Category / JavaScript


Clean up pasted text in WordPress

I have a love/hate relationship with the paste plugin in TinyMCE, the JavaScript WYSIWYG editor that ships with WordPress. In recent releases TinyMCE has gotten very good at sanitizing text pasted from MS Word, but it is still much more permissive than I would like.

A long standing gripe is that classes are added to every paragraph and span when I paste text into the editor:

<p class="p1">This is <span class="s1">pasted</span> text</p>

This odd behaviour is consistent across many applications – InDesign, TextEdit, Mail – so I suspect it may be occurring at an OS level. In any case, I don’t want class attributes finding their way into markup unless I put them there!

A more significant problem is that TinyMCE doesn’t filter out HTML tags from pasted content. If you copy and paste text from a website you might unknowingly bring its markup along for the ride, and end up with something like this:

<div class="row">
  <div class="col-8">
        <td><p>This is pasted text</p></td>

I’m sure you can imagine how disastrous that extra markup could be on your website’s front end.

Unfortunately TinyMCE doesn’t have a configuration option to specify which tags are permitted in pasted markup. The valid_elements option allows us to define which elements will remain in the edited text when TinyMCE saves, but that is an overzealous solution. On occasion you might need to add markup via TinyMCE, and valid_elements would strip it out again when you save your post. What is needed is a way to clean up text when it is pasted into TinyMCE, but still allow the user to type markup into the editor if they choose.

The solution comes in the form of the paste_preprocess option, which allows us to specify a callback that will be executed when content is inserted into the editor. Within that callback we can strip out any tags that we don’t want, and remove class, id and any other undesirable attributes from our content.

In WordPress you can hook into TinyMCE’s configuration using the tiny_mce_before_init filter. In your theme’s functions.php file:


 * Customize TinyMCE's configuration
 * @param   array
 * @return  array
function configure_tinymce($in) {
  $in['paste_preprocess'] = "function(plugin, args){
    // Strip all HTML tags except those we have whitelisted
    var whitelist = 'p,span,b,strong,i,em,h3,h4,h5,h6,ul,li,ol';
    var stripped = jQuery('<div>' + args.content + '</div>');
    var els = stripped.find('*').not(whitelist);
    for (var i = els.length - 1; i >= 0; i--) {
      var e = els[i];
    // Strip all class and id attributes
    // Return the clean HTML
    args.content = stripped.html();
  return $in;

We use jQuery to populate the DOM with the pasted content, then traverse the DOM and remove tags and classes we don’t want. Finally we extract the cleaned HTML markup and pass it back to the editor. This approach may seem convoluted, but it is far less error prone than using regular expressions to sanitize our content.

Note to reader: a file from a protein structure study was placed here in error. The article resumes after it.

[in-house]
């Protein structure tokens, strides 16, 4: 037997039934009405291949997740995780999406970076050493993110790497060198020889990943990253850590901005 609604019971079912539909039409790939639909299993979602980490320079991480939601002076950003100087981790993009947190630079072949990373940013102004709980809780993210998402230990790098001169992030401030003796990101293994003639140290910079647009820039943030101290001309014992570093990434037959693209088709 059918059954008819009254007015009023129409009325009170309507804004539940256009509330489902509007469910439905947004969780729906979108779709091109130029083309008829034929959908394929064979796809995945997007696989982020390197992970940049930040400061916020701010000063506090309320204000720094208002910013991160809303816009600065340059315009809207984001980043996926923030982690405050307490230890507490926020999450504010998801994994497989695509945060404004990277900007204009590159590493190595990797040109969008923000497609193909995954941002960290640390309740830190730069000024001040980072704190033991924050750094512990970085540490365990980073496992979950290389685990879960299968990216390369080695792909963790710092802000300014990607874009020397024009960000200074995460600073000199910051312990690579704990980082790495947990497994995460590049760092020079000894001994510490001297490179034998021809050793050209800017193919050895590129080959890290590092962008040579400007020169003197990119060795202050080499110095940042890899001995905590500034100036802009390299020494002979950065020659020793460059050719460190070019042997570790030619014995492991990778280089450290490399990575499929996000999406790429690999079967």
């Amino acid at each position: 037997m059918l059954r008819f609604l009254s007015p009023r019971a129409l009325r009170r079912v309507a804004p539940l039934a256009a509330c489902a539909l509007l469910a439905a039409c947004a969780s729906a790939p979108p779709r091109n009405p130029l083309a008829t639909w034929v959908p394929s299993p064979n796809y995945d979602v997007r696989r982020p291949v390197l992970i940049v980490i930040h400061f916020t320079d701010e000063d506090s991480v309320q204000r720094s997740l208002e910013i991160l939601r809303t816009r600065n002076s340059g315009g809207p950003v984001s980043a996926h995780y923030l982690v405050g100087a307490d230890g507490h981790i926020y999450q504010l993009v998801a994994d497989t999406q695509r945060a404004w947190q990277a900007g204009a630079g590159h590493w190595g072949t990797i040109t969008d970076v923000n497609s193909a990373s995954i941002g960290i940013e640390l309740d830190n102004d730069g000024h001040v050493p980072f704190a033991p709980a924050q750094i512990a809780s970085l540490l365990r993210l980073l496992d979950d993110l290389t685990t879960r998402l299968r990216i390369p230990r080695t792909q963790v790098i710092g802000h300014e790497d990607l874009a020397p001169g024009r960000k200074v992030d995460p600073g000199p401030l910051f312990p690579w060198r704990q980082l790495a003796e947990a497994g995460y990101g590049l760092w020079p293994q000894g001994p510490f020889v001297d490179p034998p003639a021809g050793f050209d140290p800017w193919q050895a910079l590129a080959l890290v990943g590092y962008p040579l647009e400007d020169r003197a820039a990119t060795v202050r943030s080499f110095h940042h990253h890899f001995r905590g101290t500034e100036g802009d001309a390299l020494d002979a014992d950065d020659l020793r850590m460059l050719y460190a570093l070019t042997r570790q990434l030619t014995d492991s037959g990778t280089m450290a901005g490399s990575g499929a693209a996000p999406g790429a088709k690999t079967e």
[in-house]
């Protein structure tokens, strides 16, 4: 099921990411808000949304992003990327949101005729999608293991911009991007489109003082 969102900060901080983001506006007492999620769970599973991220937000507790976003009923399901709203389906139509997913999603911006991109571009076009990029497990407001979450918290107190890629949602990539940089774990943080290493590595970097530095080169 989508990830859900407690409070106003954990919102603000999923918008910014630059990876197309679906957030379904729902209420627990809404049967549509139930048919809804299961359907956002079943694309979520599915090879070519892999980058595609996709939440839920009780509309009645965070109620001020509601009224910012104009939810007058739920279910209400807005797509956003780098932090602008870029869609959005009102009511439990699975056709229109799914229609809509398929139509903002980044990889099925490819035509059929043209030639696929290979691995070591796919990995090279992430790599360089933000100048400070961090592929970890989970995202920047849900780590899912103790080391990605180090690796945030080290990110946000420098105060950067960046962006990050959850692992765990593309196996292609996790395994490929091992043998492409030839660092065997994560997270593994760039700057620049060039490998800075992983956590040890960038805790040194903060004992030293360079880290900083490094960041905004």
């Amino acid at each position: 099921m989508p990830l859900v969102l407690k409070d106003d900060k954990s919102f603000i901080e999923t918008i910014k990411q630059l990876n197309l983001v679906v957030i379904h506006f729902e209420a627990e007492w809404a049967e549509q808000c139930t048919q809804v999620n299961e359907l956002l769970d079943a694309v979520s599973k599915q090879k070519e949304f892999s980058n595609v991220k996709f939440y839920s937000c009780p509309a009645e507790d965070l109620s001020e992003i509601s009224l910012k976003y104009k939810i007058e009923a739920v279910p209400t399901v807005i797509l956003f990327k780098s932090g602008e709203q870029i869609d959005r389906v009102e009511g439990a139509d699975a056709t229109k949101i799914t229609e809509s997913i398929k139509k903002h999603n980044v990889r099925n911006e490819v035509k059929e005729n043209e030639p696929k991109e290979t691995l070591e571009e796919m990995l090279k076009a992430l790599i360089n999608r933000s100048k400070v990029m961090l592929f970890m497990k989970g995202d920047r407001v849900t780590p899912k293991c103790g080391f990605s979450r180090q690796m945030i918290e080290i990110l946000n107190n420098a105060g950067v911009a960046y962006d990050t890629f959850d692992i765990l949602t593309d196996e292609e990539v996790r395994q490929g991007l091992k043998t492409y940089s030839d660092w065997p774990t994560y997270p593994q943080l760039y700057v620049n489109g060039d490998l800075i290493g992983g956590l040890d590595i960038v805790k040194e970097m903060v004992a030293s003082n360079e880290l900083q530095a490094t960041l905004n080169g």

All you need to do is modify the whitelist variable, which contains a list of tags to allow past your filter.

One last thing: You might notice that our entire JavaScript function is contained in a string. This might seem odd, but is necessary since WordPress stores TinyMCE’s configuration options as an array of strings.


Particleground: a jQuery plugin for background particle systems

Lately I’ve noticed a few sites using JavaScript particle systems as animated backgrounds. I was curious about the technique so I created Particleground, a jQuery plugin that creates a similar effect.


The particle system can be fine tuned using several configuration options, including a parallax effect which is controlled by the mouse on desktop computers or the gyroscope on smart devices. Particleground works in any browser that supports HTML5 canvas.

See a demo


View on Github


Trackpad Scroll Emulator jQuery plugin

When Rdio rolled out their redesigned application recently, I was intrigued by the app’s scrolling implementation. There are no conventional browser scrollbars in Rdio, and instead scrollbars appear on-demand when the user’s mouse enters a scrollable portion of the interface, or when the user performs a mousewheel or trackpad scroll. Rdio’s implementation mimics the experience of scrolling in OSX Lion using a trackpad pointing device, except that it works for any user, on any platform.

Inspired by Rdio’s scrollbars I have created a jQuery plugin that emulates Lion’s trackpad-style scrolling, regardless of the user’s pointing device, browser, or platform.

Continue reading


A jQuery plugin boilerplate

I created this boilerplate for a jQuery plugin I’m working on, and you can use it to kick start your own jQuery plugin development. The features of my boilerplate are:

  • Plugin can be customised using options
  • Setters/Getters for options
  • Private and public methods
  • Callback hooks
  • Plugin instances can be destroyed

Continue reading